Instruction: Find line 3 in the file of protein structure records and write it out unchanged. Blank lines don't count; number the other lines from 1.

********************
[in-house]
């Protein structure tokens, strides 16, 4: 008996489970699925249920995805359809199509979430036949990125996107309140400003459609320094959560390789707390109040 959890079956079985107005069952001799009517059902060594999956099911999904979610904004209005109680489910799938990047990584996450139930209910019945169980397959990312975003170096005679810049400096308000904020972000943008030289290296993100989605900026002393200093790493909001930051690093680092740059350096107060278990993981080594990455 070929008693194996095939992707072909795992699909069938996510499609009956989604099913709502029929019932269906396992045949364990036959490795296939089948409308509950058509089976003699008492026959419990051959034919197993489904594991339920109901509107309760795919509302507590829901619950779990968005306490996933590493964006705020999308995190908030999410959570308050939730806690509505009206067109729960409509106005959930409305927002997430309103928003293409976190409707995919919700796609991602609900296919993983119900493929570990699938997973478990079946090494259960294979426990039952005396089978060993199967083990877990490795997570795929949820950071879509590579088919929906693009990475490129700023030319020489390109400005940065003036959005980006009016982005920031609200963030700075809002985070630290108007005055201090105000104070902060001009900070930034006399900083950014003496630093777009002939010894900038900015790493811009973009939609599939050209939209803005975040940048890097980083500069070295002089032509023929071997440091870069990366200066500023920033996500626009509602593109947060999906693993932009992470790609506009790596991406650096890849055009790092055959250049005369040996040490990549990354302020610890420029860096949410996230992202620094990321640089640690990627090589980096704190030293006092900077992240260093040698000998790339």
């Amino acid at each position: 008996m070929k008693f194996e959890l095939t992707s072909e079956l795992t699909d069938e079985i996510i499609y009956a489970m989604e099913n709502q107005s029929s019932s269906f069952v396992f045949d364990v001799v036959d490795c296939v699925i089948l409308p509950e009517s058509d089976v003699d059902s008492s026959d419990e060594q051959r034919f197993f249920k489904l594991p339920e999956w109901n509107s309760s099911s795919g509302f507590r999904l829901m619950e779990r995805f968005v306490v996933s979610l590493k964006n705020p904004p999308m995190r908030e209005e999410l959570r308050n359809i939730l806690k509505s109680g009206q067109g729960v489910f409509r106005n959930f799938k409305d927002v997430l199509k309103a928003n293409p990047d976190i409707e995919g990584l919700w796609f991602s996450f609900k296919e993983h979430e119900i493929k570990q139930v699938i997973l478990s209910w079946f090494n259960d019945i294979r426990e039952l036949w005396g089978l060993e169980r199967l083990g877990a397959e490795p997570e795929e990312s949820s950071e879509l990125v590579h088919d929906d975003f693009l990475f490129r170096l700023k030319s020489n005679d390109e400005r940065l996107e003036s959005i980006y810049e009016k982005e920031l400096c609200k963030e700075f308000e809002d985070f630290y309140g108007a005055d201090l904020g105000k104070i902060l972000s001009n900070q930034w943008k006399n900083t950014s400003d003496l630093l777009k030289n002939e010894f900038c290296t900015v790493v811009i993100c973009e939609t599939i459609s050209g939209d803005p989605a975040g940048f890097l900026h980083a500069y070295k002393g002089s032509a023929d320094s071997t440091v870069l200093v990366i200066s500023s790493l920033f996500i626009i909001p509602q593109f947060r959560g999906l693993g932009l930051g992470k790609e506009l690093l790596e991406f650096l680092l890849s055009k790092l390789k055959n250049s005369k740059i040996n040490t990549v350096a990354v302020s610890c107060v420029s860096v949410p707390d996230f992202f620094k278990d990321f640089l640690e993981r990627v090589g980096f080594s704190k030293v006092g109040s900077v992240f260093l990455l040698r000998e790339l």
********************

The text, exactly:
């Amino acid at each position: 008996m070929k008693f194996e959890l095939t992707s072909e079956l795992t699909d069938e079985i996510i499609y009956a489970m989604e099913n709502q107005s029929s019932s269906f069952v396992f045949d364990v001799v036959d490795c296939v699925i089948l409308p509950e009517s058509d089976v003699d059902s008492s026959d419990e060594q051959r034919f197993f249920k489904l594991p339920e999956w109901n509107s309760s099911s795919g509302f507590r999904l829901m619950e779990r995805f968005v306490v996933s979610l590493k964006n705020p904004p999308m995190r908030e209005e999410l959570r308050n359809i939730l806690k509505s109680g009206q067109g729960v489910f409509r106005n959930f799938k409305d927002v997430l199509k309103a928003n293409p990047d976190i409707e995919g990584l919700w796609f991602s996450f609900k296919e993983h979430e119900i493929k570990q139930v699938i997973l478990s209910w079946f090494n259960d019945i294979r426990e039952l036949w005396g089978l060993e169980r199967l083990g877990a397959e490795p997570e795929e990312s949820s950071e879509l990125v590579h088919d929906d975003f693009l990475f490129r170096l700023k030319s020489n005679d390109e400005r940065l996107e003036s959005i980006y810049e009016k982005e920031l400096c609200k963030e700075f308000e809002d985070f630290y309140g108007a005055d201090l904020g105000k104070i902060l972000s001009n900070q930034w943008k006399n900083t950014s400003d003496l630093l777009k030289n002939e010894f900038c290296t900015v790493v811009i993100c973009e939609t599939i459609s050209g939209d803005p989605a975040g940048f890097l900026h980083a500069y070295k002393g002089s032509a023929d320094s071997t440091v870069l200093v990366i200066s500023s790493l920033f996500i626009i909001p509602q593109f947060r959560g999906l693993g932009l930051g992470k790609e506009l690093l790596e991406f650096l680092l890849s055009k790092l390789k055959n250049s005369k740059i040996n040490t990549v350096a990354v302020s610890c107060v420029s860096v949410p707390d996230f992202f620094k278990d990321f640089l640690e993981r990627v090589g980096f080594s704190k030293v006092g109040s900077v992240f260093l990455l040698r000998e790339l």